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  • Jewish group shifts on Nazi benefits
    An influential Jewish advocacy group said Tuesday it no longer supports allowing suspected Nazi war criminals to receive Social Security benefits.
  • US tightens restrictions on flights from outbreak zones
    Fending off demands to ban travel from Ebola-stricken West Africa, the Obama administration instead tightened the nation’s defenses against Ebola by requiring that all arrivals from the disease-ravaged zone pass through one of five U.S.
  • Lotteries

Mental exam ordered for accused 9/11 plotter

A military judge on Thursday halted proceedings against Ramzi Binalshibh, a self-described key operative in the attacks of Sept. 11, 2001, ordering that he undergo a mental examination and throwing into doubt whether the government will ever be able to prosecute the “high-value” detainee.

More than a decade after the attacks, none of the five accused al-Qaida plotters in U.S. custody – including the confessed mastermind, Khalid Sheik Mohammed – has been brought to trial, their cases repeatedly stymied by legal problems and political wrangling. The latest delay raises questions about whether the CIA’s handling of Binalshibh while he was in the agency’s secret overseas prisons contributed to his ongoing mental problems.

The judge’s order Thursday followed a series of outbursts by Binalshibh at a pretrial military commission hearing this week at Guantanamo Bay, Cuba, and is another blow to a proceeding that has stopped and started across two administrations. It now may be many months, if not years, before the defendants are tried.

Bare-bones health care plans offered

The Obama administration on Thursday night significantly relaxed the rules of the federal health care law for millions of consumers whose individual insurance policies have been canceled, saying they can buy bare-bones plans or entirely avoid a requirement that most Americans have health coverage.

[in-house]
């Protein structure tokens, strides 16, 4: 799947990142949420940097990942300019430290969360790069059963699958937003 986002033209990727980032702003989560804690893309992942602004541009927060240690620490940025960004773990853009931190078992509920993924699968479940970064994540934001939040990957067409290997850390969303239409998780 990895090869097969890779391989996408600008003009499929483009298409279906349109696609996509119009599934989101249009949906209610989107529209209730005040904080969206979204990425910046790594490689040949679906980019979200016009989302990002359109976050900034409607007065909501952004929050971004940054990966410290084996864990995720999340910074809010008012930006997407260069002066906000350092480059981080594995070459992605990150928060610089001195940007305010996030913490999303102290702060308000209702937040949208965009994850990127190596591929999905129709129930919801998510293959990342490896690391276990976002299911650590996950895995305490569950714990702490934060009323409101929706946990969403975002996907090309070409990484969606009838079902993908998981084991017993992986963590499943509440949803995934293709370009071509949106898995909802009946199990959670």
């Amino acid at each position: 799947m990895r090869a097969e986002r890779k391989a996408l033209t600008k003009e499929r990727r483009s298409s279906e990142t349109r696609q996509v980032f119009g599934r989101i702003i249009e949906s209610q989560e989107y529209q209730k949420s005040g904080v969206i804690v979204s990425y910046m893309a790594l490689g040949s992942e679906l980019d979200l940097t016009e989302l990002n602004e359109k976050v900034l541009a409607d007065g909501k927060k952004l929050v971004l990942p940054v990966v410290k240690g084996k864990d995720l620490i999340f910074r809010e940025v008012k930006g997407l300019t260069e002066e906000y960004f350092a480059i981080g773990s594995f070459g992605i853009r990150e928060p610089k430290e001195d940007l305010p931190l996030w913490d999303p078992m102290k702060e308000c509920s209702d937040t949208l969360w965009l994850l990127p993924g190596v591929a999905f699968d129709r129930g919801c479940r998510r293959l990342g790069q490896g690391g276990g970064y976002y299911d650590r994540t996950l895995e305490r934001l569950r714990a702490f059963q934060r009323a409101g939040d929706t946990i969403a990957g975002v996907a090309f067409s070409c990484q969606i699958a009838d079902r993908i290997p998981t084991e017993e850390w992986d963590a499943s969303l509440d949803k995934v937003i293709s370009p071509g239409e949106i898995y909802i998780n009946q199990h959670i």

The surprise announcement, days before the Monday deadline for people to choose plans, triggered an immediate backlash from the health insurance industry and raised fairness questions about a law intended to promote affordable and comprehensive coverage on a widespread basis. The rule change was issued in a bulletin from the Department of Health and Human Services.

Pardon coming for Russian prisoner

Russian President Vladimir Putin said he intends to pardon Mikhail Khodorkovsky, his country’s most famous political prisoner, in a broad amnesty that comes just weeks before the opening of the Winter Olympics in Sochi.

The amnesty is expected to free hundreds of prisoners, including two Pussy Riot performers, 30 people plucked from a Greenpeace protest in the Arctic and Khodorkovsky, a former oil tycoon and one of Putin’s most despised enemies.

Detroit mayor-elect to share duties

Mayor-elect Mike Duggan said he and Detroit emergency manager Kevyn Orr will share some of the duties of running the cash-strapped city, but the bulk of the financial responsibilities will remain under Orr’s control. Duggan has been given control over blight removal, public lighting and the Fire Department. Orr still will oversee the Police Department.

Actions in Russia led to firing of general

An investigation report showed Air Force Maj. Gen. Michael Carey who was fired from command of U.S. land-based nuclear missile forces engaged in “inappropriate behavior” while in Russia in July, including drinking, rudeness to hosts and associating with “suspect” women.